When folks deny that scripture is the Word of God, and then say they can obtain revelation that contradicts scripture, it goes far beyond what you think they are saying. There is no sense that they are simply coming to a more full understanding of scripture, but rather using those arguments to say that we are not bound by scripture and thus free to claim any private, personal “revelation” as more authoritative.
So we get back to the issue of status (is all scripture the God-breathed Word of God?) and authority (when push comes to shove, what is more authoritative and binding – God’s external Word or your own internal sense of “revelation” and “inspiration”?).
The difference here is more fundamental then you want to acknowledged. Even Karl Barth tried to obscure the significance of his departure from the essential status and authority of scripture, often by using orthodox terms but in unorthodox ways. However, time has proven the great harm to the Body of Christ from his denial of scripture itself as the Word of God, and his elevation of personal “inspiration” over the authority of scripture.
As noted by church historian Carl R. Trueman: “Look, if I wanted a pretentious and incomprehensibly abstract theology with an impeccable record of emptying churches, I’d convert to Barthianism, wouldn’t I?”
As Barth explained in his book Church Dogmatics, “the Bible is not the Word of God, but a book like other books.” Barth therefore believed that only our existential experience of Jesus, as inspired by the Bible (or by anything else, for that matter), becomes the one and only “Word of God.”
This is a neat logical trick that allows us to look like we are affirming the supremacy of Jesus, while leaving behind all the things that He says and reveals in scripture – and that we happen to not otherwise like.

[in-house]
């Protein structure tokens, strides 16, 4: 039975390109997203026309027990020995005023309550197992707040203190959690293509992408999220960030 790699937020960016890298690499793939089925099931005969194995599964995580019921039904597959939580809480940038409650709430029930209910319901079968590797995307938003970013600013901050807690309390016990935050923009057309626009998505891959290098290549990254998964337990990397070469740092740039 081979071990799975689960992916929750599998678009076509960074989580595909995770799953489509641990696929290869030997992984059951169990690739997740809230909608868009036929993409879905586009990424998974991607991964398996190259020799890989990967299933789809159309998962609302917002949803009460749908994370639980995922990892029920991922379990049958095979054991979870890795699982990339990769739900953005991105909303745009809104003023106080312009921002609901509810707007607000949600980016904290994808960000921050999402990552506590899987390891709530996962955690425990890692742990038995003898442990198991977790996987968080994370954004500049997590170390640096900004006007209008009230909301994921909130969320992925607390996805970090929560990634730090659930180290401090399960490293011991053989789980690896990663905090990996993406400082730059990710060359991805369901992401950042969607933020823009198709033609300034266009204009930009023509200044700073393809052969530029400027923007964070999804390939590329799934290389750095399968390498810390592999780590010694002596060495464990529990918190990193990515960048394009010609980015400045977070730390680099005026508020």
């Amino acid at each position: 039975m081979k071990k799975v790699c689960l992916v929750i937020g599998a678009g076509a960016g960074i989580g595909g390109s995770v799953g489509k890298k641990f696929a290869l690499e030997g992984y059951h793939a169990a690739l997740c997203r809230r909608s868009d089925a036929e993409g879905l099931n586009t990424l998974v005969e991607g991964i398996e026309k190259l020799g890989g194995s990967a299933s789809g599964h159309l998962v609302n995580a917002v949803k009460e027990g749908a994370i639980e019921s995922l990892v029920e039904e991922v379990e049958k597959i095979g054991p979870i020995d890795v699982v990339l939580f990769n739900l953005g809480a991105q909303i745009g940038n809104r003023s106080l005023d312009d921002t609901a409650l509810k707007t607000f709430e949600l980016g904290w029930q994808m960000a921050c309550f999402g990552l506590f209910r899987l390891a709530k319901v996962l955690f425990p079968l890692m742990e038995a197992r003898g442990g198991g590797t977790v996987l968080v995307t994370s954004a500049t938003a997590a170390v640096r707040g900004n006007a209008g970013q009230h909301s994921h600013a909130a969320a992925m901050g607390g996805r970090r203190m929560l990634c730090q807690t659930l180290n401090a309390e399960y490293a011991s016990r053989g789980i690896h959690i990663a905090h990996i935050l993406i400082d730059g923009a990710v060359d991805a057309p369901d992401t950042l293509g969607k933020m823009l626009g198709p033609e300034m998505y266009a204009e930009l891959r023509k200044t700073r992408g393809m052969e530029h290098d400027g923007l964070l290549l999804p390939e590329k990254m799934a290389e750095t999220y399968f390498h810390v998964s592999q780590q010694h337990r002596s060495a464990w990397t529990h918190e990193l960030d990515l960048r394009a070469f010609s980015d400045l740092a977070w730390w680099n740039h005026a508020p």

For more on existentialism, see Karl Barth by John W. Robbins, in The Trinity Review, Feb. 1998 (http://www.trinityfoundation.org/PDF/The%20Trinity%20Review%200155a%20KarlBarth.pdf).
Honestly its not my intention to defend an ideology or practices I myself do not actively or fully participate in.
I just think its easy to caught up disputing what someone believes, but it is also crucial to talk about actual practice and behaviour. Of course there is merit in attempting to examine an idelogy or stream of teaching objectively.
It is too easy to categorize then claim guilt by association, which it is hard in this case not to draw from your writings.
You have mentioned repeatedly the lack of fruit and inward looking nature of fellowships born out of these ideas and doctrines. And that has value.
What you should understand or at least concede is that the same can be said of churches of all denominations globally.
If you are saying participating in any church that does not share similar ideology, practices and/or character as your own context is dangerous and to be avoided then fair enough… what’s new as I’ve heard that line most everywhere… implicitly or explicitly.